It’s suburbia, and a quintessential repressed, British, kind of suburbia that’s on show here, people trying to pretend they’re something they’re not, to keep up the right kind of image with the neighbours.
But the ‘shameful’ past Peter and Helen are trying to hide from their children and community, isn’t coming from the wrong part of town, or some similar social black mark, but something else entirely.
You see, Peter and Helen are vampires and therefore, so are their kids Rowan and Clara. Which might explain why Rowans struggles to fit in at school, and Clara’s reaction to her new vegan lifestyle.
When, at a party one of the local boys doesn’t take “no” for an answer and tries to push Clara in to something she doesn’t want, her repressed vampire side shoots to the surface, and she all but eats the boy at the roadside!
In a panic, Peter asks his brother for help, and so begins a breakdown of the careful bubble Peter and Helen have spent the last couple of decades building around their family.
I really enjoyed this one because Matt Haig has chosen to tell the story of the family dynamics, rather than go for lots of blood and gore (or a brooding love interest).
In trying to keep their heritage hidden, Peter and Helen have been suppressing much more than a hankering after the red stuff. It’s those secrets coming out, that are going to possibly blow their family apart.
That’s not to say, there’s no blood and gore, because there’s a generous amount of that! Which mostly comes from Clara’s attack and Peter’s brother Will, a vampire that hasn’t ever given up on his taste for blood, and has killed on a regular basis for many years.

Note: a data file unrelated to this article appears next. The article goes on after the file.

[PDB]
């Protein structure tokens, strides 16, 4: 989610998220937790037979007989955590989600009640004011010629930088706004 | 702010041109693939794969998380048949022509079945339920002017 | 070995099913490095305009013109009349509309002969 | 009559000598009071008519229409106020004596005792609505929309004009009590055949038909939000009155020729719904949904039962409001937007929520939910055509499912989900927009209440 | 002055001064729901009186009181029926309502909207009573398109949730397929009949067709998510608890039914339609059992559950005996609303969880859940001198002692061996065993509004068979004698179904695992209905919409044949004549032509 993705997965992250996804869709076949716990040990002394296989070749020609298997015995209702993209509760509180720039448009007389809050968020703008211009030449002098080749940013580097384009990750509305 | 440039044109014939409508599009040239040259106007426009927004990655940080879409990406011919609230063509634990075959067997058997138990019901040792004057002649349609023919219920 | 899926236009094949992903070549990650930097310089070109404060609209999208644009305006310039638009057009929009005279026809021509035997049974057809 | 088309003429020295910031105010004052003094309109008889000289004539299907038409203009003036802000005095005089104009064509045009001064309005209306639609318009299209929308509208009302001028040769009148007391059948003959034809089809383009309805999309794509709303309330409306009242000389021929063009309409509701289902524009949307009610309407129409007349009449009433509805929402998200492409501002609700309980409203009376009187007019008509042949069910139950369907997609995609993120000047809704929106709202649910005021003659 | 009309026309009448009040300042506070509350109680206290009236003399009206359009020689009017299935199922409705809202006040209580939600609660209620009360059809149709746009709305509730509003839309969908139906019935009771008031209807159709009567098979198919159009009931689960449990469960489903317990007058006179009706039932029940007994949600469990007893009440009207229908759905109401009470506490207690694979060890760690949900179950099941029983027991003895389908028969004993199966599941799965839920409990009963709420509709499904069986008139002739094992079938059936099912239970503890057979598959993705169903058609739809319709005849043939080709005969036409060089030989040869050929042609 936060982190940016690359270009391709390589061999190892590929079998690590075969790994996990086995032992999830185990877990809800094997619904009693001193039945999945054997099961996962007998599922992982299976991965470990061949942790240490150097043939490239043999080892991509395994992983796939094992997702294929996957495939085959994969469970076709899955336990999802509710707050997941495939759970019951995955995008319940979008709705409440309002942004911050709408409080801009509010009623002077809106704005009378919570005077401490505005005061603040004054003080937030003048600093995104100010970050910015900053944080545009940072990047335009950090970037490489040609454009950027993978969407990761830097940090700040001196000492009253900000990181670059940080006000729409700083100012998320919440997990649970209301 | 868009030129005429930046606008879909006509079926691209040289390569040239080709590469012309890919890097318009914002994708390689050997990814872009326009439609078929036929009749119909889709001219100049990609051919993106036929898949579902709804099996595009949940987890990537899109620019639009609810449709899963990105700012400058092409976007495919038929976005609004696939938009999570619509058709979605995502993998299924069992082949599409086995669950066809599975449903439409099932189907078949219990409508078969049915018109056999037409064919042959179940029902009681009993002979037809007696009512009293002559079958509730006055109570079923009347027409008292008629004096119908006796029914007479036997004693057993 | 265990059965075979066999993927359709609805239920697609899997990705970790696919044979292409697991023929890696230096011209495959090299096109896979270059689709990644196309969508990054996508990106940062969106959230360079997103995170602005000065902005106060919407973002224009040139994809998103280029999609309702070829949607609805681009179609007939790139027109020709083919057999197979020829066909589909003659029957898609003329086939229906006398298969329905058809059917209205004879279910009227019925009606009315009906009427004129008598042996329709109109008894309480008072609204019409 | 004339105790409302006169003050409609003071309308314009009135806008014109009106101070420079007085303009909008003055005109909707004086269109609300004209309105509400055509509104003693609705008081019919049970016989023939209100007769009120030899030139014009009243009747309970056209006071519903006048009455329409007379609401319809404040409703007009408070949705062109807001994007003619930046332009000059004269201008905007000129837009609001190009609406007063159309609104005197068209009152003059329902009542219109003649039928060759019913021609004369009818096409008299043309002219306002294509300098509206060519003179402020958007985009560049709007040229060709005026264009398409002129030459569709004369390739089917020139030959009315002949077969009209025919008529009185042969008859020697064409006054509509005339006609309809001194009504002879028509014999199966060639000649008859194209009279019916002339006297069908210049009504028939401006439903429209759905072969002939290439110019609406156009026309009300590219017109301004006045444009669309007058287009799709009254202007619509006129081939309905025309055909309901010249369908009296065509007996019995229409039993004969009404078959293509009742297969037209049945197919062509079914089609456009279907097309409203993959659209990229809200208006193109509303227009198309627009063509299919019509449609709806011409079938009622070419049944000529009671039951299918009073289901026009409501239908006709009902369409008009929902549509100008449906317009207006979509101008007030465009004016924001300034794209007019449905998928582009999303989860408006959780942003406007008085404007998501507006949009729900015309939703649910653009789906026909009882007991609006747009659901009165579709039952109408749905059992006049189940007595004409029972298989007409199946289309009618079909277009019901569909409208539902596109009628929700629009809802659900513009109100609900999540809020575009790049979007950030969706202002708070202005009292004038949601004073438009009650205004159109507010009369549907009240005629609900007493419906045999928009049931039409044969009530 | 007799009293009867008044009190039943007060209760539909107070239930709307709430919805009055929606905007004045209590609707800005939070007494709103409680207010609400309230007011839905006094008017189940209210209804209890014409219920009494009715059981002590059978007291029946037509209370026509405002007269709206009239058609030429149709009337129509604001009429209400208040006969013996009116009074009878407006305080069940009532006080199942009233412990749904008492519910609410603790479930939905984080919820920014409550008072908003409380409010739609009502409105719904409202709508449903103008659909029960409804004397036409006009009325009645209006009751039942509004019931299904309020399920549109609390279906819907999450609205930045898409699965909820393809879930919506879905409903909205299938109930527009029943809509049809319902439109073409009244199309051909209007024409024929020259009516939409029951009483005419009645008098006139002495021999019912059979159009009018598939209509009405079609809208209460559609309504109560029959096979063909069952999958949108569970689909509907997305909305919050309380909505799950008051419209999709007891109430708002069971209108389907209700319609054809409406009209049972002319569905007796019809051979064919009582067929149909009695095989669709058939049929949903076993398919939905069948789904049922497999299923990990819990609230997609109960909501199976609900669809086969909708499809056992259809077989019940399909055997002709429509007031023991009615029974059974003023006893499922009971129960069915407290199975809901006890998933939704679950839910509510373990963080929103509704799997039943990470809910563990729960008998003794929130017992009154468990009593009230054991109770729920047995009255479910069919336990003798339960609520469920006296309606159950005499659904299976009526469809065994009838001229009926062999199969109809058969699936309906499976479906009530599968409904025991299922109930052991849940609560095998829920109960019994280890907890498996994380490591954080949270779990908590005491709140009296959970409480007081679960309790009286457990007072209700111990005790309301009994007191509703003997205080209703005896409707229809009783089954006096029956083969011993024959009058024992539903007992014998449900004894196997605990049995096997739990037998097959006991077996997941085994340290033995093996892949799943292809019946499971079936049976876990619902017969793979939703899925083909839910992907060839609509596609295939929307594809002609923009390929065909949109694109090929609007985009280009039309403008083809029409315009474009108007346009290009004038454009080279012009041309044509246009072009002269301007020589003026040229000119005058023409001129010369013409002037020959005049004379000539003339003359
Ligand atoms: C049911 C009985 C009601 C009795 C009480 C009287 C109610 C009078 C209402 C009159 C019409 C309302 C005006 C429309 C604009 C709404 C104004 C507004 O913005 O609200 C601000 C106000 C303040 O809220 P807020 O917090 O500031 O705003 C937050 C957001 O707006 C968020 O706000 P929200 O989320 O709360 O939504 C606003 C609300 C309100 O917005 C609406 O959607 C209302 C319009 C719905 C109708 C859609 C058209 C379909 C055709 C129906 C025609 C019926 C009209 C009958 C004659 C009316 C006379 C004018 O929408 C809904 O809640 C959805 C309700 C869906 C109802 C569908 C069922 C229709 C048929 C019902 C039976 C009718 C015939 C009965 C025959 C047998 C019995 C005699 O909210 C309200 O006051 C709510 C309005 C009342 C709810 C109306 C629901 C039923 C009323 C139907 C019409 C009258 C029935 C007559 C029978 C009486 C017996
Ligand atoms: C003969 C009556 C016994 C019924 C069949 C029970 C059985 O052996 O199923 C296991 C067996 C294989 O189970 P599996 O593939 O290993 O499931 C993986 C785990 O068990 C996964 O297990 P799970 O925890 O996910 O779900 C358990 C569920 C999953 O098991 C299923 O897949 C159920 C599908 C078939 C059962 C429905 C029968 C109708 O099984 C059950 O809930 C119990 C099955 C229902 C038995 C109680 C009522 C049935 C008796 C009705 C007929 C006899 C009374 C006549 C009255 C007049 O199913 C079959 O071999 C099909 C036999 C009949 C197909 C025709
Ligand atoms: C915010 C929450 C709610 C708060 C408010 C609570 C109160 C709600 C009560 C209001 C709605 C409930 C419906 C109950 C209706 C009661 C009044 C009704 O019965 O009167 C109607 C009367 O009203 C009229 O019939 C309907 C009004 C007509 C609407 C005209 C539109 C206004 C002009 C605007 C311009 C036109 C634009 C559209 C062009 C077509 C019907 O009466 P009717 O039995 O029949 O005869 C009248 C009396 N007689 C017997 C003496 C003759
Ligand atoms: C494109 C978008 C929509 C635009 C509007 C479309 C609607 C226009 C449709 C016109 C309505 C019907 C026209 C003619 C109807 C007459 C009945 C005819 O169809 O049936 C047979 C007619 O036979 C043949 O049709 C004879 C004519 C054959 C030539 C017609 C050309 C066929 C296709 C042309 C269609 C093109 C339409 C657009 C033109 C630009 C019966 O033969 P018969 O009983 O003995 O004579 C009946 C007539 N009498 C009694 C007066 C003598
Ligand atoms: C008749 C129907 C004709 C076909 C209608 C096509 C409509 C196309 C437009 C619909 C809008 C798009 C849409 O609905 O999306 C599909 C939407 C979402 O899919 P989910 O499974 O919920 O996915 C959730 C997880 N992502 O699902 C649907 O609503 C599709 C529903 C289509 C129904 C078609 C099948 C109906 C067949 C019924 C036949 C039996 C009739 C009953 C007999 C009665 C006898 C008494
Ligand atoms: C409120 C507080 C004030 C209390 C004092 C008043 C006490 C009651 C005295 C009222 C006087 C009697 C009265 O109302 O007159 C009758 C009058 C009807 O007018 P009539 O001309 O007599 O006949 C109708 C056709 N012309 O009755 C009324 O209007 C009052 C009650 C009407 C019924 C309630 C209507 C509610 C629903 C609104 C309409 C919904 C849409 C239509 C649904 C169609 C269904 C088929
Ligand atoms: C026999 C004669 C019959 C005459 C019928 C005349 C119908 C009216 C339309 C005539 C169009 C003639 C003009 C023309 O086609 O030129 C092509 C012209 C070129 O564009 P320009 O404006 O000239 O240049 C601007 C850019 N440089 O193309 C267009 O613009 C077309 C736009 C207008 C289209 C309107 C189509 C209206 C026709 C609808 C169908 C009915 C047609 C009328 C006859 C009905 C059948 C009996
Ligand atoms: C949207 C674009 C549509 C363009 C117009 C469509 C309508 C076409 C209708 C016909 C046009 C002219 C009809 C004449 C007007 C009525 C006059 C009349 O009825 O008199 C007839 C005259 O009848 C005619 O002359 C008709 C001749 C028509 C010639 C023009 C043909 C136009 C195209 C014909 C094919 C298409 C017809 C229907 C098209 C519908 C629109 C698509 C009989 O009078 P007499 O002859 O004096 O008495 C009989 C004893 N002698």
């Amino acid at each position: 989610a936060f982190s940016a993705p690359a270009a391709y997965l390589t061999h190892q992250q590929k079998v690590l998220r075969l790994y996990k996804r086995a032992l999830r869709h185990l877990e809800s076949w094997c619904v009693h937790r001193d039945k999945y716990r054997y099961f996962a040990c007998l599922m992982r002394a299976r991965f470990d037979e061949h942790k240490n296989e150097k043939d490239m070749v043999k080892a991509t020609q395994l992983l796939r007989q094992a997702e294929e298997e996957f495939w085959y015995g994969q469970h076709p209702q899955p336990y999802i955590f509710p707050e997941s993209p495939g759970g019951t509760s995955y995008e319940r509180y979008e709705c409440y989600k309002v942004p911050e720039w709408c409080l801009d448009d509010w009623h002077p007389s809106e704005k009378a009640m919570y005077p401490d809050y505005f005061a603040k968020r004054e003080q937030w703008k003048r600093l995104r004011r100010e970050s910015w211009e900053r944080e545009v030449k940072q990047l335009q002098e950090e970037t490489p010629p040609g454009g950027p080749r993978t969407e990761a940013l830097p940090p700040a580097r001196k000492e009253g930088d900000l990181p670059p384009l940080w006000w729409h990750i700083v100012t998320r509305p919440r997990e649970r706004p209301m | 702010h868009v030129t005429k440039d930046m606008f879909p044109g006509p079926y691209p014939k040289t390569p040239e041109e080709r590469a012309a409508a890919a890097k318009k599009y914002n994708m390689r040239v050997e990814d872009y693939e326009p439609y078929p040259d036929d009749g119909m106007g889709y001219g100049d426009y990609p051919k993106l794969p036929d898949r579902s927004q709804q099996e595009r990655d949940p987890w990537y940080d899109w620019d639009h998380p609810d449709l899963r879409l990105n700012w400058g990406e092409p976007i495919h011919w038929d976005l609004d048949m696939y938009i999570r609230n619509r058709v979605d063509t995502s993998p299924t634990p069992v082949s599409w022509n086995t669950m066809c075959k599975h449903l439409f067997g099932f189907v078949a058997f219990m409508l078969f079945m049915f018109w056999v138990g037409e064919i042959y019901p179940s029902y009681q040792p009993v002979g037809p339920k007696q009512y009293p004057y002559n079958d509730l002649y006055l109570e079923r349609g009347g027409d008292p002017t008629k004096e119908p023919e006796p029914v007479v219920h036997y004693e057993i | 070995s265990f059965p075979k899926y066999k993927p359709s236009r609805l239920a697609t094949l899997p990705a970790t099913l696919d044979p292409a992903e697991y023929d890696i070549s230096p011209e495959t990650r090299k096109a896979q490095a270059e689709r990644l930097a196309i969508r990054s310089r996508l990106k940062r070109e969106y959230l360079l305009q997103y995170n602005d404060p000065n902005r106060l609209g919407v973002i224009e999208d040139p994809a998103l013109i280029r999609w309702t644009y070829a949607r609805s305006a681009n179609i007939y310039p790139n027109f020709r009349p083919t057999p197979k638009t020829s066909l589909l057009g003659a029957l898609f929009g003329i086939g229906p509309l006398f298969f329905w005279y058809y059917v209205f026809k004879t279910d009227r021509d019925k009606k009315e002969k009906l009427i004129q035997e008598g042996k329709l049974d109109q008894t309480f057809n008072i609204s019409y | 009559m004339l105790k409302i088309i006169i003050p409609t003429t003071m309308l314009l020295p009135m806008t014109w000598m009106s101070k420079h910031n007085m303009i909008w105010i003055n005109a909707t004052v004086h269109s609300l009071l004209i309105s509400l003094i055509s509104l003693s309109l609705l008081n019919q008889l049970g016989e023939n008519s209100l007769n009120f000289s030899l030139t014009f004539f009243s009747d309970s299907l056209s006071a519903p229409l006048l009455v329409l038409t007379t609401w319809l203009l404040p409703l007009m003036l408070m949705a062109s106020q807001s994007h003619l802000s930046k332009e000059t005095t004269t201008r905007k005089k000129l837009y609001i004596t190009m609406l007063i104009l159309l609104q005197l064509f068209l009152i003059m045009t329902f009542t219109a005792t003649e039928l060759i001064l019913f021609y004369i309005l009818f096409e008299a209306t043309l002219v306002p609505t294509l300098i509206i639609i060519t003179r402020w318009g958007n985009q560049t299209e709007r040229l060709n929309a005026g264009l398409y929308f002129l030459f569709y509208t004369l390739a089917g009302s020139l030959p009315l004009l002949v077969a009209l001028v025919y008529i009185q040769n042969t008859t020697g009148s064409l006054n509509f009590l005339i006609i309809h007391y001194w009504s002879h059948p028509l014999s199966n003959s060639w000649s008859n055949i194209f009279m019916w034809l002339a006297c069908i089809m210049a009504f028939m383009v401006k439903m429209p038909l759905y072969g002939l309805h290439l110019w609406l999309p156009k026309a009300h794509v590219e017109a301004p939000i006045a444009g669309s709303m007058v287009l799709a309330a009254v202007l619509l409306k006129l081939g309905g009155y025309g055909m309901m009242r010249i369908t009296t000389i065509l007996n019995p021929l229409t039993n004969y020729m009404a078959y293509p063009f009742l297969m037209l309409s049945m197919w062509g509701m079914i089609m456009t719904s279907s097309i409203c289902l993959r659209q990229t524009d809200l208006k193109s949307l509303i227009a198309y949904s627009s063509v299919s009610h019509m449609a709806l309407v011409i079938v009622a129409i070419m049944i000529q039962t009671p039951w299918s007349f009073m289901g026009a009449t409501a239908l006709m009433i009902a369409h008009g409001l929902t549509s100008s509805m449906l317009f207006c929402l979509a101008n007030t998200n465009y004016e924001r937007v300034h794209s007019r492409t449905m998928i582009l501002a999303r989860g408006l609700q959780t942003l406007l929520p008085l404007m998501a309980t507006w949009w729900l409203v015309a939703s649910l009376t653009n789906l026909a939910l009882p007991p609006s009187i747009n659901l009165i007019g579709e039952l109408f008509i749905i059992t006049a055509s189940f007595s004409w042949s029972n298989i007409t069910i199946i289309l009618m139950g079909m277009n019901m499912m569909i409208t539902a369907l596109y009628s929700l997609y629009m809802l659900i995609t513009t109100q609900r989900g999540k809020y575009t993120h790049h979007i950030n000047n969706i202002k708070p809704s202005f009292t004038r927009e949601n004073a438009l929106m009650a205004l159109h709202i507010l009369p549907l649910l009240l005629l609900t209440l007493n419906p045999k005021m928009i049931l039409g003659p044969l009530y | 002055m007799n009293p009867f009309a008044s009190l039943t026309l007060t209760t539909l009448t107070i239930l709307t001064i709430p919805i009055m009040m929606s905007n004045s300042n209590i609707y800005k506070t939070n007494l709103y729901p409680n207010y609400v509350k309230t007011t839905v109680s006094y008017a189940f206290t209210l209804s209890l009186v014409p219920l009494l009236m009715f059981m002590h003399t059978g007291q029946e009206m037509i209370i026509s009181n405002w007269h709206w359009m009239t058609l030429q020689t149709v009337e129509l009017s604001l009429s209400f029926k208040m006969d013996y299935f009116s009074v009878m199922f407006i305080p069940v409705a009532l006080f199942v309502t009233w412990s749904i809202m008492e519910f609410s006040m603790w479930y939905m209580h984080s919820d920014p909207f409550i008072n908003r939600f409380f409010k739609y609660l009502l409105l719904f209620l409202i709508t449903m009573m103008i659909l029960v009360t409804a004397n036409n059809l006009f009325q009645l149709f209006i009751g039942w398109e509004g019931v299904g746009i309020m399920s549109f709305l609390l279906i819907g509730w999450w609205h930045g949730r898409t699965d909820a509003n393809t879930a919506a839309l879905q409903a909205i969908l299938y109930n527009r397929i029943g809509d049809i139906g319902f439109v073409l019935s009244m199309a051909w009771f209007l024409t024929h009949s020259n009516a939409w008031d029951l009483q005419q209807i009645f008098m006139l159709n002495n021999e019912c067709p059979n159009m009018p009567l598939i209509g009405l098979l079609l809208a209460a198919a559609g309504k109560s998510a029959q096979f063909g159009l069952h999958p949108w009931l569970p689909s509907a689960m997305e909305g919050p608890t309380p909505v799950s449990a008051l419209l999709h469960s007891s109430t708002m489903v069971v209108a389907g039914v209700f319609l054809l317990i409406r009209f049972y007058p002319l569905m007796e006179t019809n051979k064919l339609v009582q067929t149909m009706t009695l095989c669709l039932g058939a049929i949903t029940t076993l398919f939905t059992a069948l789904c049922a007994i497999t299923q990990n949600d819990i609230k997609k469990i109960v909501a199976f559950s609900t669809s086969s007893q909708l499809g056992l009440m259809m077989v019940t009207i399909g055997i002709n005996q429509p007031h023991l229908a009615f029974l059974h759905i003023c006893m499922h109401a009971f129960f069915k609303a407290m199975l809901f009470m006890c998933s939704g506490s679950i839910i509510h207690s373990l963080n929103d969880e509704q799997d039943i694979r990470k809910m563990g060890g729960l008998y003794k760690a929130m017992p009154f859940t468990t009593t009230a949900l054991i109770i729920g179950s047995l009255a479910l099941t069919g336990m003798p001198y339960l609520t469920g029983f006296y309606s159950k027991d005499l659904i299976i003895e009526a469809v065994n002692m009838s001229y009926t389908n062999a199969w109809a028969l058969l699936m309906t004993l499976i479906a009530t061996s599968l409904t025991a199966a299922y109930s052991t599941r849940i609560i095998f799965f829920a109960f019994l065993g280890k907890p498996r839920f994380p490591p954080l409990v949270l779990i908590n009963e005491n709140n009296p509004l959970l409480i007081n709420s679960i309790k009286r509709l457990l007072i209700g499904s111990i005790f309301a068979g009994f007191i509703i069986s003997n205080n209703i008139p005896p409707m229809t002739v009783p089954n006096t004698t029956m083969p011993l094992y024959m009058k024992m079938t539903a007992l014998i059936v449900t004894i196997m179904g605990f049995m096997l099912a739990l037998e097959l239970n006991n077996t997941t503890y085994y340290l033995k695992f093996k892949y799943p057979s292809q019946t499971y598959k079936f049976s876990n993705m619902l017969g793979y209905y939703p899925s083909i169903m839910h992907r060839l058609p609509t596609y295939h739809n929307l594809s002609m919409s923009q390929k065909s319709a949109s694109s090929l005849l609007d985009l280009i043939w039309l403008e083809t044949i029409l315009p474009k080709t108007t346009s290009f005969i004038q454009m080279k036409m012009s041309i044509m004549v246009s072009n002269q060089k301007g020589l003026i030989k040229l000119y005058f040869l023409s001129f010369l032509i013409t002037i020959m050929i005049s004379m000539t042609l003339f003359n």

I also really liked the vampire lore, Matt Haig developed for this one, the vampire night clubs and ‘blood bars’, and even the fact the police turn a blind eye to some vampire activity, in return for the vampire community controlling it’s own.
Whilst Peter and Helen are ‘okay’ characters who clearly love their kids and each other (despite their attempts to prove otherwise). The choices they made in the past, and are are rick of making during the course of the novel, mean they’re occasionally not the most sympathetic characters in the world, that comes from their teenage children, Rowan and Clara.
Discovering the big family secret, and taking their first taste of blood, allows them both to become ‘whole’ as it were. It’s their journey, interactions with each other (they’ve have a really nice brother/sister relationship) and other characters form the heart of the book. Still the family as a whole, are people you come to care for and want the right outcome to the book for.
Will, however has a streak of selfishness running though him that threatens that outcome, right from the very first time he makes an appearance. Despite this, he’s the weak point of the novel for me, because of something he does towards the end of the novel, that despite his history, still feels like it came out of the blue, and wasn’t as foreshadowed as well as it could have been.
Still, this was a novel I really enjoyed reading, and I loved the ending, despite the slight hiccup in getting there.
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